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russians Stretch Anti-Drone Nets Near Bakhmut, and It Could Prove Effective

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Anti-drone nets stretched in the streets somewhere near Bakhmut / Still image credits: Serhii Sternenko, Escadrone
Anti-drone nets stretched in the streets somewhere near Bakhmut / Still image credits: Serhii Sternenko, Escadrone

The russian invasion forces have found quite archaic yet somewhat effective way to deter UAV threat in urban environment

An open source video, presumably filmed by russian soldiers stationed near the city of Bakhmut in eastern Ukraine, shows dense nets stretched between lampposts in an urban environment. The widespread opinion is that the nets are supposed to protect against Ukrainian FPV drones or larger aerial vehicles by intercepting them in midair.

Some of the nets in the video are already in disarray which suggests they might have actually worked as intended, that is, "caught" a drone, or maybe this poor condition was caused by some other factor.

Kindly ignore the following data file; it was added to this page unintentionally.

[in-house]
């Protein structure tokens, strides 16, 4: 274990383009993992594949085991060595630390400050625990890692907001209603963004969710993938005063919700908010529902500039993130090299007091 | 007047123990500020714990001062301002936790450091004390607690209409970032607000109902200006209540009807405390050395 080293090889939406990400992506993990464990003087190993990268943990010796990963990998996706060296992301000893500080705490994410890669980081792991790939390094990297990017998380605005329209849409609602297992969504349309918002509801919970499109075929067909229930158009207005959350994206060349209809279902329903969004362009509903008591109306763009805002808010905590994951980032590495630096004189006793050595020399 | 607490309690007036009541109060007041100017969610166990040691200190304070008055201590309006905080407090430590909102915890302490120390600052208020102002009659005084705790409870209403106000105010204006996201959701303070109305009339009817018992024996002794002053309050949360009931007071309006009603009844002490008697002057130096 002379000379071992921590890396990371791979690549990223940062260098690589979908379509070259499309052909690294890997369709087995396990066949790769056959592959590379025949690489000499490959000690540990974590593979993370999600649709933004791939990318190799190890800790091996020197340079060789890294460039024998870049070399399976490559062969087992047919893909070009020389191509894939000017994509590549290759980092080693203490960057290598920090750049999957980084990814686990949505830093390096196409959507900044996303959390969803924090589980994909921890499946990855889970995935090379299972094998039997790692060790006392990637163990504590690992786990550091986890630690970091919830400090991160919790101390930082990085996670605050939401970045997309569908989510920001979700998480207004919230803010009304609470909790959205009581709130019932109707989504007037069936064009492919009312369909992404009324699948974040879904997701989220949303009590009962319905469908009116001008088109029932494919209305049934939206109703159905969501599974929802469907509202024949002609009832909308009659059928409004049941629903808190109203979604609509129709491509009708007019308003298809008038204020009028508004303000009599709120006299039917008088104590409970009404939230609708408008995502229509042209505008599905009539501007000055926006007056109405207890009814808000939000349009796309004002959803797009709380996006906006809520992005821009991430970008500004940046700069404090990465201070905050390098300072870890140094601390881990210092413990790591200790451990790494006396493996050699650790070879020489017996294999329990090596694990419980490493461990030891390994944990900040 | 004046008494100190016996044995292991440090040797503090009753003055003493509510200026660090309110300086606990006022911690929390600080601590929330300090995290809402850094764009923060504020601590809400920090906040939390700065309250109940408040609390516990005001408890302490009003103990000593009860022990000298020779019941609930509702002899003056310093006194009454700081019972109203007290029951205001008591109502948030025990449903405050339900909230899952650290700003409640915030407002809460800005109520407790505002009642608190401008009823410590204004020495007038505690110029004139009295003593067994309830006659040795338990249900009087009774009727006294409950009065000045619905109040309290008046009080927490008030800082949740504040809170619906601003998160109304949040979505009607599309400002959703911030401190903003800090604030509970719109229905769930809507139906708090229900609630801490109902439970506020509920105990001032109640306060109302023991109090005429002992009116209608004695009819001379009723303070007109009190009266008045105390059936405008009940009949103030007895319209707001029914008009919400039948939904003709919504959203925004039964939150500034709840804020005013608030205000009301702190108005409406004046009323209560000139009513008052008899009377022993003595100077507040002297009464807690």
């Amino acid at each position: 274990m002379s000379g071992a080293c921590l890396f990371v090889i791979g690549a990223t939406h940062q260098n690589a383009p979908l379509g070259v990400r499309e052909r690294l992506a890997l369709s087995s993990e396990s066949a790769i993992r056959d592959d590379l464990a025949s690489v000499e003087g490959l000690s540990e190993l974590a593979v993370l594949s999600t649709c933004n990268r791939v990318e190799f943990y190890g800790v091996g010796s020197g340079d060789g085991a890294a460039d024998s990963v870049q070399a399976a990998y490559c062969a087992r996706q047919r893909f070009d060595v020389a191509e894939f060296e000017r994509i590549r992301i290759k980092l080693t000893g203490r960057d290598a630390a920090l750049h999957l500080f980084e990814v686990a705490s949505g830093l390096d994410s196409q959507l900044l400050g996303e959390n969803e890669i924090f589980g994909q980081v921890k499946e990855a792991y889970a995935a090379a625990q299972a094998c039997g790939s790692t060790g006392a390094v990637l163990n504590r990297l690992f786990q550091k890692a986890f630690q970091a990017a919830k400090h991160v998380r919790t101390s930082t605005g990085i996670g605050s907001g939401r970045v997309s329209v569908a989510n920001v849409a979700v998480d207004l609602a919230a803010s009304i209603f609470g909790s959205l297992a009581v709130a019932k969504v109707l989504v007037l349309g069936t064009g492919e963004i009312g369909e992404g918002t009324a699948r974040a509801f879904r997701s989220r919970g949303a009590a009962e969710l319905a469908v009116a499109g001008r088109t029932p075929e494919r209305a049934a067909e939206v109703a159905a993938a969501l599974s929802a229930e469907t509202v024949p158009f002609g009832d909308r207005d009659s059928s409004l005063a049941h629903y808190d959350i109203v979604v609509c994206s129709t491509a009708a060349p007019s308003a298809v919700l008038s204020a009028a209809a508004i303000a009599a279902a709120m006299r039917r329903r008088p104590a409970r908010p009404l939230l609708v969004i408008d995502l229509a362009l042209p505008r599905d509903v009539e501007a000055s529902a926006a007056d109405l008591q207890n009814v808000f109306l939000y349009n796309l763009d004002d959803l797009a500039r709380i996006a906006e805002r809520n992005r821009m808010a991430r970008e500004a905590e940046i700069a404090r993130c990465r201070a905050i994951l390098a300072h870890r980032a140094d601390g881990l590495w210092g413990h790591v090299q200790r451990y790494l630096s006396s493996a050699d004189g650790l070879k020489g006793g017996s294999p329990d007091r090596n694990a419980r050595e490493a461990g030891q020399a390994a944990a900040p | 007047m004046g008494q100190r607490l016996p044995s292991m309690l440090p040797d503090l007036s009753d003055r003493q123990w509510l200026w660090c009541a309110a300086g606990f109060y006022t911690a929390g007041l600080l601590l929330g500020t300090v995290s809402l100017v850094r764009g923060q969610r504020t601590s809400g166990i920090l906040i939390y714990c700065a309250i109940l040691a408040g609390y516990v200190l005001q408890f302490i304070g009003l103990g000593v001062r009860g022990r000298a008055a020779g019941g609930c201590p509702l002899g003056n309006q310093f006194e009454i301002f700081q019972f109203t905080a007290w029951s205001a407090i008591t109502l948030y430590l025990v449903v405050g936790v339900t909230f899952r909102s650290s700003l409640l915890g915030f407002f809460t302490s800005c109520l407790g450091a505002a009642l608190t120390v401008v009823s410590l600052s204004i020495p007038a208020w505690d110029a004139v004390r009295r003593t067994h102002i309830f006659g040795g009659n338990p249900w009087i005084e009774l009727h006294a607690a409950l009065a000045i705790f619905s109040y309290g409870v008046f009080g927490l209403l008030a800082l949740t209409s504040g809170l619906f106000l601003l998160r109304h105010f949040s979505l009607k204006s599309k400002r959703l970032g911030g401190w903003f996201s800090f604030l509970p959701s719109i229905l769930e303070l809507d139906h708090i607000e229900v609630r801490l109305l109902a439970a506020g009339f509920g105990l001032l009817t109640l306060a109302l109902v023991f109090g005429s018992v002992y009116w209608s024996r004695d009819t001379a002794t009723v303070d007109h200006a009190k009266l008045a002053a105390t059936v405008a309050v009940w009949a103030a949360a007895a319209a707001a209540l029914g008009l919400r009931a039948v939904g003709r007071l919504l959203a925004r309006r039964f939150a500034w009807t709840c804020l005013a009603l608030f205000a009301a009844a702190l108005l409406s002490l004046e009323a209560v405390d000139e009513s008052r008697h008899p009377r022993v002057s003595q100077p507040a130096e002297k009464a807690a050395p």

Read more: New russian Portable Peroed Anti-UAV Jammers "Cannot Guarantee 100% Effectiveness" Against FPV Drones
russian anti-drone net
Some nets already look damaged / Still image credit: Serhii Sternenko, Escadrone

From Defense Express we should add that as a means of anti-drone protection, such webs have pros and cons. The foremost advantage is that this obstacle can be spotted only during direct visual contact, in contrast to EW systems or C-UAS rifles that give out radio wave emission and can be noticed from a great distance.

The downside is that the net barrier only obstructs the movement in one dimension and therefore can be outmaneuvered by a UAV operator with enough skill, like in the video below.

Overall, the webs stretched between the lampposts look reminiscent of the WW2 barrage balloons but without the aerostats.

U.S. Marine Corps barrage balloons, 1942
U.S. Marine Corps barrage balloons, 1942 / Archive photo credits: Palmer, Alfred T., Library of Congress via Wikimedia Commons

Worth noting, similar physical obstacles Armenia used during the war for Nagorno-Karabakh in 2020. Although instead of nets they used steel wires stretched over the mountain gorges.

Metal wires deployed by Armenian forces to restrict aircraft and helicopter movement during the Second Nagorno-Karabakh War in 2020
Metal wires deployed by Armenian forces to restrict aircraft and helicopter movement during the Second Nagorno-Karabakh War in 2020 / Open source photo
Read more: Better Than Tires: russians Show New Anti-Drone Protection for Su-34 Bombers